Are you too hard on you?
Experts reveal the secret to transforming self-criticism into self-kindness so you can face down challenges with happiness and confidence
From comforting words to bear hugs to encouraging text messages, you’re quick to shower others with support when they feel less than perfect. But cut to painful moments when you feel embarrassed or flawed: You hold back those very same gifts of love and acceptance. What gives?
“Society says women should be selfsacrificing and focused on helping others,” says Kristin Neff, Ph.D., author of Self-Compassion. “We grow up thinking self-kindness will make us selfish, but there’s a whole body of research showing these misgivings are untrue.” Neff cites studies in which parents of kids with autism, people going through a divorce and veterans returning from war had greater self-esteem and resilience when they used self-encouragement rather than judging or isolating themselves.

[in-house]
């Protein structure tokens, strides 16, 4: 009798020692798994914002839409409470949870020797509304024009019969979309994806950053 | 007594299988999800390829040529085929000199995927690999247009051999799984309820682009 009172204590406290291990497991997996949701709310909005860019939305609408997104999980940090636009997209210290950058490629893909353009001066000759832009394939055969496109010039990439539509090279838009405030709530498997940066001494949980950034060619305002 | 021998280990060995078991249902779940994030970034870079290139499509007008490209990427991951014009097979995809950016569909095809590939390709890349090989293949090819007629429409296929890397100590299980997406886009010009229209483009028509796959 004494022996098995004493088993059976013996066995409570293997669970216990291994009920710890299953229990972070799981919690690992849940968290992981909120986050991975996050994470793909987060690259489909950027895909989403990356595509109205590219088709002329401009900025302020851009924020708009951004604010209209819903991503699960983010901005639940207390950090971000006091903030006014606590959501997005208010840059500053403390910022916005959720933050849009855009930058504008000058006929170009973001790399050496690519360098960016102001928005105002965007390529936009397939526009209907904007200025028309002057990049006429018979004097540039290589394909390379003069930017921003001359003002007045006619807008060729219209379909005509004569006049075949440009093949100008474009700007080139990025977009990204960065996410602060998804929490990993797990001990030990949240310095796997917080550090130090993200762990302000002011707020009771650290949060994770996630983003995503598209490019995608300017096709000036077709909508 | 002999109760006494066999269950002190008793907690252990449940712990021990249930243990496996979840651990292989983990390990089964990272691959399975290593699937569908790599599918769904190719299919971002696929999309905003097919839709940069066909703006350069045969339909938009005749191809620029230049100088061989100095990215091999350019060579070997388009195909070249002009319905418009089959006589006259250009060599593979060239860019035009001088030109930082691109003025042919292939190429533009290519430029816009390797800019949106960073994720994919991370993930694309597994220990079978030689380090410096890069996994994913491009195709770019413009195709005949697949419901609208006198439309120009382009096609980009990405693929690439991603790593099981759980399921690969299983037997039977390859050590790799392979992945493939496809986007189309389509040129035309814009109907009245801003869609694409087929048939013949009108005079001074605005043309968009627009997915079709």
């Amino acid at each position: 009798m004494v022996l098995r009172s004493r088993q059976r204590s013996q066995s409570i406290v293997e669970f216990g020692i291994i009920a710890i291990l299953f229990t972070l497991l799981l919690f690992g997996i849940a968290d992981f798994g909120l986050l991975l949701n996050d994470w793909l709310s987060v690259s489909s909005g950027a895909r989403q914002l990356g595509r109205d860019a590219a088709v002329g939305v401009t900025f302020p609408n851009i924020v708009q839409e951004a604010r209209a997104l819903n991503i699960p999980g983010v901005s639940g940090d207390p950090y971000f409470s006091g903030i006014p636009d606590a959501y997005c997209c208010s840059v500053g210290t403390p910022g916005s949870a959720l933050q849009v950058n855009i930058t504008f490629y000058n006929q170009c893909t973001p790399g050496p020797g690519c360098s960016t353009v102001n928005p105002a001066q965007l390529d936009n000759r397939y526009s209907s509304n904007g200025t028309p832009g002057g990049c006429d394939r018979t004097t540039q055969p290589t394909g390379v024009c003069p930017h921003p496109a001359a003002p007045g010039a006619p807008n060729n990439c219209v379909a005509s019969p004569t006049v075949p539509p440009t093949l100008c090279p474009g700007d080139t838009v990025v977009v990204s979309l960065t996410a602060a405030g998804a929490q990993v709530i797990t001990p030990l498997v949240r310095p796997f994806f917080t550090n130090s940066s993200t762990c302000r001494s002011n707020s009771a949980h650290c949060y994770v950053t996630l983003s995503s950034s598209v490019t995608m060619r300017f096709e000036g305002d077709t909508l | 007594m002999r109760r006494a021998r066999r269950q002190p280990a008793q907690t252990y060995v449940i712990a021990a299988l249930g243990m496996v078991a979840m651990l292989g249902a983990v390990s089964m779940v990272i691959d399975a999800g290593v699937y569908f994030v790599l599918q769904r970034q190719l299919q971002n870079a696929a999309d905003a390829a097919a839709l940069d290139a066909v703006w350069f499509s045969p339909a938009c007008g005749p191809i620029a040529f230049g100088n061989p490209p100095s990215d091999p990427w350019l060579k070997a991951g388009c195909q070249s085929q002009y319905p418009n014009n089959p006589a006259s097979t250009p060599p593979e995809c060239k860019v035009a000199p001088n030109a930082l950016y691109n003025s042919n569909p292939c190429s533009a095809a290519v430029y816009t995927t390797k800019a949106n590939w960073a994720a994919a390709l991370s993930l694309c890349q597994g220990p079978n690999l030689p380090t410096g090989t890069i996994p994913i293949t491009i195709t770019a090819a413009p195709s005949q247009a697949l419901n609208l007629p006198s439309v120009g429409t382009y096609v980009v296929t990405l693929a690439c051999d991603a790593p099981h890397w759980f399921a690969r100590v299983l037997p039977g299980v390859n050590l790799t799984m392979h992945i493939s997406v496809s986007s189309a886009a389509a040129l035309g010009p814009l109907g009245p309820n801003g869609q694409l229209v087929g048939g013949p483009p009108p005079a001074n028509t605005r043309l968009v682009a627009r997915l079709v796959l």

“It seems obvious, yet we still somehow believe we’re better off skipping the support and cutting ourselves down,” says Neff. But doing so not only harms us, it has ripple effects on loved ones: In her research, partners rated self-compassionate mates as more giving, caring and patient than those who skimped on self-care. Why? “If you can recharge your own battery, you have more—not less—to give.”
Luckily, Neff says once you shift to kinder self-talk, positive results follow: “I’ve been surprised at how drastically behavior can change almost immediately after people start being their own ally.” Read on for the strategies for cultivating the self-generosity you deserve.